This month is a celebration of the power and diversity of Australian fiction - three stand out novels that could not be more different from each other: R&R, a blazingly violent and ribald war novel; The World Without Us, a poetic rural story about bees and secret sorrows; and Salt Creek, a deeply satisfying nineteenth century family saga of cultural collision set against the remote beauty of the Coorong. It was almost impossible to choose between them as Book of the Month.
By sheer coincidence two novels this month Early One Morning and The World Without Us feature characters who are voluntarily mute as an expression of trauma. Their silence is eloquent, prompting the reader to ask: what happened? What will break the speaking drought?
PS: I also noticed that two novels - A Guide to Berlin and Early One Morning include characters who suffer from epilepsy. Recently the Aspergers/autism spectrum has provided a very rich seam in fiction with characters with quirky ways of seeing the world. I’m not saying epilepsy is the new autism, because that would be flippant and insensitive but I am curious about how and when these maladies or conditions make their way into the literary consciousness. Anything that raises awareness and furthers understanding has to be a good thing.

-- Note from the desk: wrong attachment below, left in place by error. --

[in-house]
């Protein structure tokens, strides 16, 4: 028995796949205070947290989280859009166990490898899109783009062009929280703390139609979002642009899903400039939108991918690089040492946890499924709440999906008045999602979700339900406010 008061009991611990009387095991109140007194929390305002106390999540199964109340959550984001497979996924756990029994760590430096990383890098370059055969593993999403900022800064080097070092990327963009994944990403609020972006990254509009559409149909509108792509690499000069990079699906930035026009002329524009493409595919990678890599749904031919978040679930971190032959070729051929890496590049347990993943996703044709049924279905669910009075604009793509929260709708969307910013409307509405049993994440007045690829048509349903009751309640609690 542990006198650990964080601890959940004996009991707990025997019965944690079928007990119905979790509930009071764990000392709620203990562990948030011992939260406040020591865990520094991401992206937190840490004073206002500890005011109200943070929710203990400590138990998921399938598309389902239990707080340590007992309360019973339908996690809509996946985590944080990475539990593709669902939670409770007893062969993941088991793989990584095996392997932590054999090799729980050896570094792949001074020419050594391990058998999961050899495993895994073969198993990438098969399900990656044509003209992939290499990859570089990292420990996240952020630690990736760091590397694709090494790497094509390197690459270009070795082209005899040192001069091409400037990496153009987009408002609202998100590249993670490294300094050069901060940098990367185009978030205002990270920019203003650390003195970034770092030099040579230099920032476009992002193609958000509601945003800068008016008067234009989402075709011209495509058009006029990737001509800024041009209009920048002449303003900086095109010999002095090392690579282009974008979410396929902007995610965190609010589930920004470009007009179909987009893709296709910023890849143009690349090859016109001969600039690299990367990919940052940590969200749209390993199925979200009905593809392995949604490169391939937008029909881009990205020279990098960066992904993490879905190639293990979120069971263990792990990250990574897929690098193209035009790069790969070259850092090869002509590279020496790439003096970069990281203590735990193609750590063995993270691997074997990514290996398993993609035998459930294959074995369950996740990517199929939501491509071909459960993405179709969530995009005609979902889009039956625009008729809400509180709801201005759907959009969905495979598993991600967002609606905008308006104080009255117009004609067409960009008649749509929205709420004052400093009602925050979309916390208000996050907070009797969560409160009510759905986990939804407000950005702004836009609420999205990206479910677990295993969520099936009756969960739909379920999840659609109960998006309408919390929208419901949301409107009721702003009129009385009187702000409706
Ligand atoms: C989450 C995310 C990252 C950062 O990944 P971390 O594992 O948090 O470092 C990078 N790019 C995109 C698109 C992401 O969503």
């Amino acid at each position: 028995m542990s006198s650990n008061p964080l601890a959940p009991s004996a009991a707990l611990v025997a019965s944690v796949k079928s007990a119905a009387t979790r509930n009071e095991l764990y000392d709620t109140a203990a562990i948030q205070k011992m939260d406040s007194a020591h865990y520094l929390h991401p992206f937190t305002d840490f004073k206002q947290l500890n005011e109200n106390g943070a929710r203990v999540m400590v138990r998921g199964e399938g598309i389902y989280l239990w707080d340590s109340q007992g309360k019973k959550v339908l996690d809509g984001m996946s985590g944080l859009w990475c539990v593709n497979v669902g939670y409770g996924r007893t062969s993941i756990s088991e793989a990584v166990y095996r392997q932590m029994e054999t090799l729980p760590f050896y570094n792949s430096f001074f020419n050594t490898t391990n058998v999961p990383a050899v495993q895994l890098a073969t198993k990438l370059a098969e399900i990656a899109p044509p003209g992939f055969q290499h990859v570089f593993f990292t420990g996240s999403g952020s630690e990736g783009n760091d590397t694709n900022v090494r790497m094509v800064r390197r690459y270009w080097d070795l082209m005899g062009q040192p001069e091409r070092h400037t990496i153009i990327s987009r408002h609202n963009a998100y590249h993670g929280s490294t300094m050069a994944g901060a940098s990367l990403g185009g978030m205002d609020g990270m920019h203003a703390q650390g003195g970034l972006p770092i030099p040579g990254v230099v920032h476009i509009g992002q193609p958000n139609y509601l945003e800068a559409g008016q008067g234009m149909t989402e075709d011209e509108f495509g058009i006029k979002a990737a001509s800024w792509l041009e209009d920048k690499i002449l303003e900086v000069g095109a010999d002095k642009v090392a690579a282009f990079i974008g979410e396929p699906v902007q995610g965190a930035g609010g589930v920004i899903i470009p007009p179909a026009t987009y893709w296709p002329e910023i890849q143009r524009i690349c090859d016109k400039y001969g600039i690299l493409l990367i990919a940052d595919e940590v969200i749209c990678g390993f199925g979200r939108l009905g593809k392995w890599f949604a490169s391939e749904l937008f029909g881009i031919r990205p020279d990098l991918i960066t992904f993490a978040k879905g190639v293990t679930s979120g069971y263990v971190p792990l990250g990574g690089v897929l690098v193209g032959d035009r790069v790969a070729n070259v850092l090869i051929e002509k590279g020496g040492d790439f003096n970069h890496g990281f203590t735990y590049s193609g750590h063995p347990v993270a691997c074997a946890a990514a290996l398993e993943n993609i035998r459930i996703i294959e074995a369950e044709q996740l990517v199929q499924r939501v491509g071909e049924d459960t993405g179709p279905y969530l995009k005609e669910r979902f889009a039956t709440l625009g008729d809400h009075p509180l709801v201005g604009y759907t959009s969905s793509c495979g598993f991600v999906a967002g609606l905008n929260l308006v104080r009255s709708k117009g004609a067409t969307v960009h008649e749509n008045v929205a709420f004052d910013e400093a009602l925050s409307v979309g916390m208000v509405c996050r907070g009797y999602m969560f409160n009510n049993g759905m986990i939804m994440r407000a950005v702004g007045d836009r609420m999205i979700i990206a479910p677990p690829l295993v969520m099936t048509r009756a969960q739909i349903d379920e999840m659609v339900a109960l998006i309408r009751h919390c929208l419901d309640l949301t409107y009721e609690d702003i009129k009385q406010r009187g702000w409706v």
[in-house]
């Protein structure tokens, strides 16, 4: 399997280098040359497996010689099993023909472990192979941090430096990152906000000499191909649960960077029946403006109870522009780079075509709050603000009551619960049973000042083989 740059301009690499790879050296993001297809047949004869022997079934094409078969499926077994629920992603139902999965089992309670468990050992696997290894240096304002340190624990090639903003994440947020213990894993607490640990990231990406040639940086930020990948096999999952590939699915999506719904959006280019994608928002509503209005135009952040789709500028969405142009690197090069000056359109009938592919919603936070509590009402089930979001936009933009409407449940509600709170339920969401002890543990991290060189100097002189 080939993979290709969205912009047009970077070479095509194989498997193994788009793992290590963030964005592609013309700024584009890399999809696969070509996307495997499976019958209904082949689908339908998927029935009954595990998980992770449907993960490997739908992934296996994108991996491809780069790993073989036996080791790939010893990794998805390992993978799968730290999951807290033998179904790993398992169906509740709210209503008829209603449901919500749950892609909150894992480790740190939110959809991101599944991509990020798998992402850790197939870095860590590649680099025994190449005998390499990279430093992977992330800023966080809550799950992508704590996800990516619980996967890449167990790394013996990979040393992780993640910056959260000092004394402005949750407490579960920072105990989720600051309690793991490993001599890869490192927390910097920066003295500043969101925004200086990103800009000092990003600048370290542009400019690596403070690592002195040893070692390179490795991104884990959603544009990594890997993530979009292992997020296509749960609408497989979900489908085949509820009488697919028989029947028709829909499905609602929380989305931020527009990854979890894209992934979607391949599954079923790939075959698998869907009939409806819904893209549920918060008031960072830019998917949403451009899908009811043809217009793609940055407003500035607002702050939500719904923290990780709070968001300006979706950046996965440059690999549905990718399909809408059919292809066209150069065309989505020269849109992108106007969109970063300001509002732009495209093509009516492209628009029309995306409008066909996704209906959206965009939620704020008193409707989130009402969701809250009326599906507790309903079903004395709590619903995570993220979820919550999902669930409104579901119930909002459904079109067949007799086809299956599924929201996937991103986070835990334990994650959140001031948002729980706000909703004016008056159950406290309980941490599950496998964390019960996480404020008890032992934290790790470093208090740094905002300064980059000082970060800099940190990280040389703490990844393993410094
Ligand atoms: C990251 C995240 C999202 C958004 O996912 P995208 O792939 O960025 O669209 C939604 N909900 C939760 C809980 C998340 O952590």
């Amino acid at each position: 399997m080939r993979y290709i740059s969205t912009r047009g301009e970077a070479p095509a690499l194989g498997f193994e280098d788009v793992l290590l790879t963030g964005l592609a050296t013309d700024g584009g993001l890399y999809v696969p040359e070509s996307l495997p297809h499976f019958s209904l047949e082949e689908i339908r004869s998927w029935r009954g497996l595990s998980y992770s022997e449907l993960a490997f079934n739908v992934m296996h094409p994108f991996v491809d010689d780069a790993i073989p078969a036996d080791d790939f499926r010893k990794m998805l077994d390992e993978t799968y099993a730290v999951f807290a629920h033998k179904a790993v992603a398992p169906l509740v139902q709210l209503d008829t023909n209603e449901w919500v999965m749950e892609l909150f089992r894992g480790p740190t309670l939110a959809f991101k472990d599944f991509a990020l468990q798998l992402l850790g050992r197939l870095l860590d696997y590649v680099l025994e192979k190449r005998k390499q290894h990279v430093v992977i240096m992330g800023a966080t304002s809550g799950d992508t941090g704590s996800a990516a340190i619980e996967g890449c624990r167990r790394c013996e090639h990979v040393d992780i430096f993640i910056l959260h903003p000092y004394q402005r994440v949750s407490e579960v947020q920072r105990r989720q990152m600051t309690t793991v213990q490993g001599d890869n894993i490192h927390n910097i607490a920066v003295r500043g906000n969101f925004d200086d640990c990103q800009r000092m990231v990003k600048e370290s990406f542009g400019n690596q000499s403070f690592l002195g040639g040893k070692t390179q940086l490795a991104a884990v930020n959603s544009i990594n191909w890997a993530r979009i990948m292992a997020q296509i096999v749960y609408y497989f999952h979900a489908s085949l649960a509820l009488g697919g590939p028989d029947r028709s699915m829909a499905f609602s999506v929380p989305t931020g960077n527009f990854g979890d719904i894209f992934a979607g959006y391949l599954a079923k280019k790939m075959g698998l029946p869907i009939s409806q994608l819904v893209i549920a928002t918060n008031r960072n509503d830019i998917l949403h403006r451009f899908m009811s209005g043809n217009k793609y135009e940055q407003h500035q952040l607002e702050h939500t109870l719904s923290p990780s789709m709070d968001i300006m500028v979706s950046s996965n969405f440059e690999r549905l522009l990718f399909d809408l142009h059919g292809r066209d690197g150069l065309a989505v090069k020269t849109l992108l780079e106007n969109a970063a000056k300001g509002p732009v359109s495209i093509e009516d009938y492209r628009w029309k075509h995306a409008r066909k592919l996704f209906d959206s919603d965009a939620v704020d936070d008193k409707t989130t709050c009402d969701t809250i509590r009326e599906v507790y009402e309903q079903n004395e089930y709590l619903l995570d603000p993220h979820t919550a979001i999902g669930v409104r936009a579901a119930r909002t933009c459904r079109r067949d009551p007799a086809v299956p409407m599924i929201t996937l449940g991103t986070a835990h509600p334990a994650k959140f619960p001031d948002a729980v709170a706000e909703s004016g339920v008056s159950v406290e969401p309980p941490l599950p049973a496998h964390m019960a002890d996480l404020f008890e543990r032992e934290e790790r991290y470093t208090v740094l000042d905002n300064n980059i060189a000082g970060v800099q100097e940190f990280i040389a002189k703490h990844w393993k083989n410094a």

Caroline Baum is a well known journalist and broadcaster. She has worked as founding editor of Good Reading magazine, features editor for Vogue, presenter of ABC TV's popular bookshow, Between the Lines, and Foxtel's Talking Books, and as an executive producer with ABC Radio National.
She is a regular contributor to national newspapers and magazines and is in demand as a presenter at arts and literary festivals around the country and overseas.
In May 2012 Caroline was appointed the Editorial Director of Booktopia's online newsletter The Buzz. She also produces promotional book videos for Booktopia through her Book Shots business.